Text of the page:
Waste behind a local cafe, these bags are filled mostly with plastic cups/lids/straws.

Waste behind a local cafe, these bags are filled mostly with plastic cups/lids/straws.

There are of course times when plastic silverware has its benefits, say for a picnic, but even then there are alternatives such as metal or single use wooden utensils. But at a sit down restaurant, I see no logic in it. It was over a year ago that I went to an expensive restaurant here in Busan that sits on a marina, has modern interior design, and caters to wealthy customers. Their fare follows their aquatic theme, concentrating on deep-fried seafood baskets with french fries – fish ‘n chips basically. At this “nice” establishment the food comes out in a cardboard box with a wax paper lining, to eat they supply plastic forks and knives, and condiments are given in 2oz plastic dishes with lids (With lids! With lids to sit down and dip your fish into and then immediately throw away.) That is a lot of waste from one meal. And is it just me, or doesn’t using disposables cheapen the image of a restaurant?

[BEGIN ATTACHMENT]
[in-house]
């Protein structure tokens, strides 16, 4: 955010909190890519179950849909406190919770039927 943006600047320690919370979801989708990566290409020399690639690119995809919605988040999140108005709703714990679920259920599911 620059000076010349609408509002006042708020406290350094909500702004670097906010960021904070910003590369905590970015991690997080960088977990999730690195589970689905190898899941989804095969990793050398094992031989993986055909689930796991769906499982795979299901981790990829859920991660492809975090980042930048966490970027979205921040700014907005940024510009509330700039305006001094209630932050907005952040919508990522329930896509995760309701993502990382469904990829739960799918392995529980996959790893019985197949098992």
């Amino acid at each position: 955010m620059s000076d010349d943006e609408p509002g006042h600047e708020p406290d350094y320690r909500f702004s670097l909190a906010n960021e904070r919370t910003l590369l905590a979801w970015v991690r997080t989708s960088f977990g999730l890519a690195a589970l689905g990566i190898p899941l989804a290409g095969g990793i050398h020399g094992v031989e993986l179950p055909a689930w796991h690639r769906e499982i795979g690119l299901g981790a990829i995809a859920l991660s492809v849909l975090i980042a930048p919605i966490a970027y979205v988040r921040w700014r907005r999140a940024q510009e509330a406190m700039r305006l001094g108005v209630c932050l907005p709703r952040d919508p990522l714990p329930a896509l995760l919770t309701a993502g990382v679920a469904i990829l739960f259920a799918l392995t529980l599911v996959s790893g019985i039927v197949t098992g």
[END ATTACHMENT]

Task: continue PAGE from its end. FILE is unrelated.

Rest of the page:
Lids! To dine in! Madness

During my first visit there I sulked as I ate, trying not to ruin the vibe for my friends, and I vowed to never go there again. Over a year later the place was suggested to eat at for a friend’s birthday and I had to speak up and be the Debbie Downer that often makes an appearance as an environmentalist and say that I could not eat there based on the waste. It was uncomfortable to vocalize and certainly put a damper on the issue, but I had to say it. In the end, plans changed and we didn’t go there, but I am glad I spoke up none-the-less.